My stomach sank. That’s never a good message to receive, especially 2 hours before we’re to begin shooting. I got on the phone with Dudley and was told our subject doesn’t want to leave his house. Ugh.

Dudley asked “what are our options?” This was our moment to shine. This was when 22 years of experience comes into play. Anyone can take a picture, but can they produce under this amount of pressure, for a dream publication, with less than 2 hours to go before it’s shoot time?

OPTIONS:

  • we photograph him at his house on a seamless background, and place him into our Soda City set in post
  • we change the concept completely and shoot an environmental portrait
  • we get him on the phone and try to change his mind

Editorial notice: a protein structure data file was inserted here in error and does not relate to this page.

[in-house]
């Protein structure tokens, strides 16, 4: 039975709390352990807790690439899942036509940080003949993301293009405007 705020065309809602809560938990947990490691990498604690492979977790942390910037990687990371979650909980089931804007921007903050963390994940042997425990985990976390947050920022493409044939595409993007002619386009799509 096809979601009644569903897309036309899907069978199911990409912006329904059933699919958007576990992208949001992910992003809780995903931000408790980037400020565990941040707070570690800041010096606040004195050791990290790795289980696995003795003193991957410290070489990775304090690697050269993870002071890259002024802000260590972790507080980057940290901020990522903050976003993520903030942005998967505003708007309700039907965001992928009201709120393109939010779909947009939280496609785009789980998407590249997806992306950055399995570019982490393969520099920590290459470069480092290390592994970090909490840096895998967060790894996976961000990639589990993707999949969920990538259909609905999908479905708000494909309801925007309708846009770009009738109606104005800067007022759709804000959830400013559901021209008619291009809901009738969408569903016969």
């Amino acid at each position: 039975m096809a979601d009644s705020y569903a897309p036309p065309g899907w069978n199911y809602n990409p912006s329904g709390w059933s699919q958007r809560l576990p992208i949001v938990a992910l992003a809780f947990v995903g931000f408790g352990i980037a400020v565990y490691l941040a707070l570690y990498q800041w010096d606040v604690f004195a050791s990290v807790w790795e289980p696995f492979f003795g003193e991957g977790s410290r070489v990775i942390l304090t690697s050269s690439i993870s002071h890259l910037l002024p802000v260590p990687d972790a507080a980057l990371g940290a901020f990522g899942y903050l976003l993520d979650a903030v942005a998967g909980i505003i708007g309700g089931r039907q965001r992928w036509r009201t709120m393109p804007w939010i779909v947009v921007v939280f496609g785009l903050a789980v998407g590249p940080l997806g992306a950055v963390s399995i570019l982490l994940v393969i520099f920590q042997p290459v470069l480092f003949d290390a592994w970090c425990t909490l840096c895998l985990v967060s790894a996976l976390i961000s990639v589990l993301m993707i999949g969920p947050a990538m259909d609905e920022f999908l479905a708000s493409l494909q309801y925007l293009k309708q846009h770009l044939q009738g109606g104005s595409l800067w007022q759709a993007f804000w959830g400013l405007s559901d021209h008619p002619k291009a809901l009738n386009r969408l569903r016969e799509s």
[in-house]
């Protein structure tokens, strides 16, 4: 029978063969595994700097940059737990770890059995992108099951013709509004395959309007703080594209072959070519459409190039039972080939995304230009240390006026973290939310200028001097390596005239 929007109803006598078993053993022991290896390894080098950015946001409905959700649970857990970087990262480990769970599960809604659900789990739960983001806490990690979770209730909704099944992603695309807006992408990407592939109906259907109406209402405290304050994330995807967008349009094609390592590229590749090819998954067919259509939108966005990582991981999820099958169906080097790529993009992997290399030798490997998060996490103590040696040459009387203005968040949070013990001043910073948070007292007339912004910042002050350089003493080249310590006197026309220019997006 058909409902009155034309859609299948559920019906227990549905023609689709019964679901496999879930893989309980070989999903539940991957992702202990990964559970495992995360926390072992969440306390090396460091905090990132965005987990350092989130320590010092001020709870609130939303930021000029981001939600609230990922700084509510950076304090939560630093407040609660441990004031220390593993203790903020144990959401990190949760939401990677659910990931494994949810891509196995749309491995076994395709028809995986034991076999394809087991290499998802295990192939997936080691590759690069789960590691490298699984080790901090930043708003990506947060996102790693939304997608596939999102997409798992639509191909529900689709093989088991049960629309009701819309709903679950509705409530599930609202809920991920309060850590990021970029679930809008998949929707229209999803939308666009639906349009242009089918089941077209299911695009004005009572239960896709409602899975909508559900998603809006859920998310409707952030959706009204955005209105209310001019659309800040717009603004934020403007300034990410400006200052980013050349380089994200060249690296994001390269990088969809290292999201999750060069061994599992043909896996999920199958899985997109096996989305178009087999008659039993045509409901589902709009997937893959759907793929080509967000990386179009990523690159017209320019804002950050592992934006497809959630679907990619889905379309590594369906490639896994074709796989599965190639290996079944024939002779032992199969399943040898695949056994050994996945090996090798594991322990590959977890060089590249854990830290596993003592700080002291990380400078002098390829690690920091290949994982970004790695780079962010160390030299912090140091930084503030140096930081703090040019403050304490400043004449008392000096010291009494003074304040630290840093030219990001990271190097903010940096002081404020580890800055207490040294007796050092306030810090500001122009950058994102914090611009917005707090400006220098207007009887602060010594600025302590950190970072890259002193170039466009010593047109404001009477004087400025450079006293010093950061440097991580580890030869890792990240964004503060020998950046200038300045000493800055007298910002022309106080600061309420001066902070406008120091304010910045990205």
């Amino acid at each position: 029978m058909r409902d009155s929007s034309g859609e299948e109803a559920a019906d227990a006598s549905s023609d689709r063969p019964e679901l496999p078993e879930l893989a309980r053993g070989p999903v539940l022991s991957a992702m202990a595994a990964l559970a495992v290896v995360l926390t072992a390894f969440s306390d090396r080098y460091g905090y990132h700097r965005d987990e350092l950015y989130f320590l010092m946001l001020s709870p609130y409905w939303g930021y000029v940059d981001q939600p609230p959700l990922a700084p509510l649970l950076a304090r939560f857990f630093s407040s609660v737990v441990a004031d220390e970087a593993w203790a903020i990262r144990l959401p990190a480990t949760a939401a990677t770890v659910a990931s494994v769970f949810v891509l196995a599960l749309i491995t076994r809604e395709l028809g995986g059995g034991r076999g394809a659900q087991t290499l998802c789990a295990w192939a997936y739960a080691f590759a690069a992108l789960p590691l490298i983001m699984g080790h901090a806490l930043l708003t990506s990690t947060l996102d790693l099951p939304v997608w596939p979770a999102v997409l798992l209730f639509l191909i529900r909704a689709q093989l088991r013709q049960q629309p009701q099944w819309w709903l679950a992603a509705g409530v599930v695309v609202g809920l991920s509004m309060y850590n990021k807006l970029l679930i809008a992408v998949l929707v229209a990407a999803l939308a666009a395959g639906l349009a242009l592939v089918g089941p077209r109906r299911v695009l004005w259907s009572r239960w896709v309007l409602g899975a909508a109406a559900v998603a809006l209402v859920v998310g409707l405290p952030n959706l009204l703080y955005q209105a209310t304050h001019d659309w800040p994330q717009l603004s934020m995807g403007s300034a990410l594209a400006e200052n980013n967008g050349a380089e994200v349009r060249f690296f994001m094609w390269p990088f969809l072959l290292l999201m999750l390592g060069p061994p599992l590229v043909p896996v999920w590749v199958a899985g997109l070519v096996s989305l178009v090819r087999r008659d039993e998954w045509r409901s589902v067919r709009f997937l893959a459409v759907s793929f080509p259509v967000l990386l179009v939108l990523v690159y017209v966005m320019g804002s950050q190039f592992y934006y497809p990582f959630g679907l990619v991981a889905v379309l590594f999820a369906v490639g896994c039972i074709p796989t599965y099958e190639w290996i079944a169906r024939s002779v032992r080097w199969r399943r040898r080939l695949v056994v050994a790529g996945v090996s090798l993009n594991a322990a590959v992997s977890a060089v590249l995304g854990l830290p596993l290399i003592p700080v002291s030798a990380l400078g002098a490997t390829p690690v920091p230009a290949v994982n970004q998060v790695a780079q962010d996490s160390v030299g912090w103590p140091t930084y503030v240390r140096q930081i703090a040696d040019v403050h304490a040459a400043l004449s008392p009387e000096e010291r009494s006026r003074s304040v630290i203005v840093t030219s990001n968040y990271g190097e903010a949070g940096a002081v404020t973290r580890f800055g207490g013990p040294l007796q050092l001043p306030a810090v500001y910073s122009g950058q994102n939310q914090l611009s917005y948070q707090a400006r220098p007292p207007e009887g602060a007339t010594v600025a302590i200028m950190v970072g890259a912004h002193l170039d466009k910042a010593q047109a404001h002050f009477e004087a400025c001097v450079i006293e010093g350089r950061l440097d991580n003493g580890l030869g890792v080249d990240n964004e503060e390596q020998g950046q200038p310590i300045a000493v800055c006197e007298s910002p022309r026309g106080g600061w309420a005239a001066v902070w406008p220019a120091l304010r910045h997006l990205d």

I had so many questions rushing through my brain, but the most pressing one was…where is his house? What if the travel time exceeds 45 minutes? Turns out, he’s less than 10 minutes away, just over the bridge.

We decided on the first option. It wasn’t ideal, but it most closely matched our creative vision. We had to hustle to get to his place, but did it in record time. We built a studio in his driveway and photographed him on a white seamless (luckily, it didn’t rain).

We were so rushed it was scramble to remember all the gear.

Galvin and I had to do a little “shake it off” dance before we left, to let out our frustration with the situation. The last thing we wanted to do was arrive at his place with an  angry cloud over our heads.

Our technique worked, the shoot went mostly great, and we were back in the studio, where the retouching heavy-lifting began.

The final piece turned out great, but keep reading…

Final art of Greg Glassman, before the WaPo lawyers got involved.

BUT WAIT. THERE’S MORE.